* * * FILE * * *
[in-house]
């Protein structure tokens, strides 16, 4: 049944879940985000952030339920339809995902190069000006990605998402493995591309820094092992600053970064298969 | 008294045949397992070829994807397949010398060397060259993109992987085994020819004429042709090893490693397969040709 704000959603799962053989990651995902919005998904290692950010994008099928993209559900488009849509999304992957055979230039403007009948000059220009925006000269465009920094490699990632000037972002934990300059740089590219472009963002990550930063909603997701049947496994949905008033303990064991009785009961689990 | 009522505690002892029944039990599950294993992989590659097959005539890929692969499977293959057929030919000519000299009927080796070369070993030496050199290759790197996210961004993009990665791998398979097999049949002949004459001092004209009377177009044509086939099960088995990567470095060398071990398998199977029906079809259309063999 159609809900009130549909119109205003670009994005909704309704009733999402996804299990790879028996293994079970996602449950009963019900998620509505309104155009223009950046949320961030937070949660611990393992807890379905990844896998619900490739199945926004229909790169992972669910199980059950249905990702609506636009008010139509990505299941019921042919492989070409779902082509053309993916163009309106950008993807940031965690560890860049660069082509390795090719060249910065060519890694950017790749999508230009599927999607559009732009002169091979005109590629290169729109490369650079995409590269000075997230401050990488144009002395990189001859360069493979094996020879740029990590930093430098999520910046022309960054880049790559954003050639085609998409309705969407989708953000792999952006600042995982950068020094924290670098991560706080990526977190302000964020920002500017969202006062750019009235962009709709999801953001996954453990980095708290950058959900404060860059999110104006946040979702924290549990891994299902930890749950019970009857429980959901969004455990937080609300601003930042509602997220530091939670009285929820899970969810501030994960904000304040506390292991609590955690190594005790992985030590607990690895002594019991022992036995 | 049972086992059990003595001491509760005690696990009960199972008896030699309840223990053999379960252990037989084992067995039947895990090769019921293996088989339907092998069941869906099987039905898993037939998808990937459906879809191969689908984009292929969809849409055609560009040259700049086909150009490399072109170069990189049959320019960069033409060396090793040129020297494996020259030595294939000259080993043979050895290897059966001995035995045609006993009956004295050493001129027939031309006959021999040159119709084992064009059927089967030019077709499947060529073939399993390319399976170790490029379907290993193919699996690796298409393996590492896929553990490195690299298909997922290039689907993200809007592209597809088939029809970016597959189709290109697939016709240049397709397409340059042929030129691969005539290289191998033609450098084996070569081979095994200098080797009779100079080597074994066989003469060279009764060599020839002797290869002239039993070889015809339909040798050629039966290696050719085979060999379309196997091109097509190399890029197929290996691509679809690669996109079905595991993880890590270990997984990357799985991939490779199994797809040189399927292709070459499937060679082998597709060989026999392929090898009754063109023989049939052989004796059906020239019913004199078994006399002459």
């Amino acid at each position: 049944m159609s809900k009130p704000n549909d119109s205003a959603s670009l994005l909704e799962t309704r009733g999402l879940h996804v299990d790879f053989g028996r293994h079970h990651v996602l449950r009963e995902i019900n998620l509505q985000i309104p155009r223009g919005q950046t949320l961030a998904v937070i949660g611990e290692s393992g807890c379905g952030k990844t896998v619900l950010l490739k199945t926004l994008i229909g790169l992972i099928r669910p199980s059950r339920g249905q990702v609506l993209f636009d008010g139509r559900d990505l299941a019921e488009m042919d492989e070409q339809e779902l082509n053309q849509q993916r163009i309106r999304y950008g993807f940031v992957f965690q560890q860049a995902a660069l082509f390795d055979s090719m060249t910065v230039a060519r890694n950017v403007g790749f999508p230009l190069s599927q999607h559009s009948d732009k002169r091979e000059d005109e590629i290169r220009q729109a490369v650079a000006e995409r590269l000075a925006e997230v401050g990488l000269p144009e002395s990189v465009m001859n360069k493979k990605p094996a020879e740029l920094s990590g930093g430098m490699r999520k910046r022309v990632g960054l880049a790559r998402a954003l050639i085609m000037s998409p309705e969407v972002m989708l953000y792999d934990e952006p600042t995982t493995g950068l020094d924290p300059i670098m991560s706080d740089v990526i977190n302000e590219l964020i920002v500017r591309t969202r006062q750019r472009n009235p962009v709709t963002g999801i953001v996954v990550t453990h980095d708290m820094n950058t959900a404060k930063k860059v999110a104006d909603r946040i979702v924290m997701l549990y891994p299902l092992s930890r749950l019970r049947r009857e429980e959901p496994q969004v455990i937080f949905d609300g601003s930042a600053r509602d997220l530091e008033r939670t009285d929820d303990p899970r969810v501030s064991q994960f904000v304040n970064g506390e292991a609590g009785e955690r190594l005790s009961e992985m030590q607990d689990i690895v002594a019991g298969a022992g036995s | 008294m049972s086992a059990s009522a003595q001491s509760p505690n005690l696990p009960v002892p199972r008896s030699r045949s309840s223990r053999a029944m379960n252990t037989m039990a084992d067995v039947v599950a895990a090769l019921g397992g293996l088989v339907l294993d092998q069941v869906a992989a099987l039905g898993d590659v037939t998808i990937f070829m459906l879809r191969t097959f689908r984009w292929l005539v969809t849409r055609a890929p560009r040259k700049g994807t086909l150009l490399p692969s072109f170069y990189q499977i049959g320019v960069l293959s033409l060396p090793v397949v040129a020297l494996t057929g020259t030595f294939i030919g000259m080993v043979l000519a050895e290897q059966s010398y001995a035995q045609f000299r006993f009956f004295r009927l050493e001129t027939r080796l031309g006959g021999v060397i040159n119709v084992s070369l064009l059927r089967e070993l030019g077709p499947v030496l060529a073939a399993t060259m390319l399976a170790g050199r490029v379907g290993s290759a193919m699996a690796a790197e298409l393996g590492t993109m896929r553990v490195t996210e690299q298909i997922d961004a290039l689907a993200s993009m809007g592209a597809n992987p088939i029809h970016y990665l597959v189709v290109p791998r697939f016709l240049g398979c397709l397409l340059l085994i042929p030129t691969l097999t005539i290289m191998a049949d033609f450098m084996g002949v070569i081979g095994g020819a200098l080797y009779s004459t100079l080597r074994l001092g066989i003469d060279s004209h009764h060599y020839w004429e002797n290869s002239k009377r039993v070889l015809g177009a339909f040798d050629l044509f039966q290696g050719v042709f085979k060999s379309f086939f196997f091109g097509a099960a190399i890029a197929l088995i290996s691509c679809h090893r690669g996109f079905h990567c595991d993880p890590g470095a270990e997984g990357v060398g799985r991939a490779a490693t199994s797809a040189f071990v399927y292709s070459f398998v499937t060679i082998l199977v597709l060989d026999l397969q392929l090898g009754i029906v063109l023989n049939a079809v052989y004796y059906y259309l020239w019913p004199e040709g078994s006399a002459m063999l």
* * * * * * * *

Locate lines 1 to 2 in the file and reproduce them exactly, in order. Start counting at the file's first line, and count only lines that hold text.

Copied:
[in-house]
């Protein structure tokens, strides 16, 4: 049944879940985000952030339920339809995902190069000006990605998402493995591309820094092992600053970064298969 | 008294045949397992070829994807397949010398060397060259993109992987085994020819004429042709090893490693397969040709 704000959603799962053989990651995902919005998904290692950010994008099928993209559900488009849509999304992957055979230039403007009948000059220009925006000269465009920094490699990632000037972002934990300059740089590219472009963002990550930063909603997701049947496994949905008033303990064991009785009961689990 | 009522505690002892029944039990599950294993992989590659097959005539890929692969499977293959057929030919000519000299009927080796070369070993030496050199290759790197996210961004993009990665791998398979097999049949002949004459001092004209009377177009044509086939099960088995990567470095060398071990398998199977029906079809259309063999 159609809900009130549909119109205003670009994005909704309704009733999402996804299990790879028996293994079970996602449950009963019900998620509505309104155009223009950046949320961030937070949660611990393992807890379905990844896998619900490739199945926004229909790169992972669910199980059950249905990702609506636009008010139509990505299941019921042919492989070409779902082509053309993916163009309106950008993807940031965690560890860049660069082509390795090719060249910065060519890694950017790749999508230009599927999607559009732009002169091979005109590629290169729109490369650079995409590269000075997230401050990488144009002395990189001859360069493979094996020879740029990590930093430098999520910046022309960054880049790559954003050639085609998409309705969407989708953000792999952006600042995982950068020094924290670098991560706080990526977190302000964020920002500017969202006062750019009235962009709709999801953001996954453990980095708290950058959900404060860059999110104006946040979702924290549990891994299902930890749950019970009857429980959901969004455990937080609300601003930042509602997220530091939670009285929820899970969810501030994960904000304040506390292991609590955690190594005790992985030590607990690895002594019991022992036995 | 049972086992059990003595001491509760005690696990009960199972008896030699309840223990053999379960252990037989084992067995039947895990090769019921293996088989339907092998069941869906099987039905898993037939998808990937459906879809191969689908984009292929969809849409055609560009040259700049086909150009490399072109170069990189049959320019960069033409060396090793040129020297494996020259030595294939000259080993043979050895290897059966001995035995045609006993009956004295050493001129027939031309006959021999040159119709084992064009059927089967030019077709499947060529073939399993390319399976170790490029379907290993193919699996690796298409393996590492896929553990490195690299298909997922290039689907993200809007592209597809088939029809970016597959189709290109697939016709240049397709397409340059042929030129691969005539290289191998033609450098084996070569081979095994200098080797009779100079080597074994066989003469060279009764060599020839002797290869002239039993070889015809339909040798050629039966290696050719085979060999379309196997091109097509190399890029197929290996691509679809690669996109079905595991993880890590270990997984990357799985991939490779199994797809040189399927292709070459499937060679082998597709060989026999392929090898009754063109023989049939052989004796059906020239019913004199078994006399002459």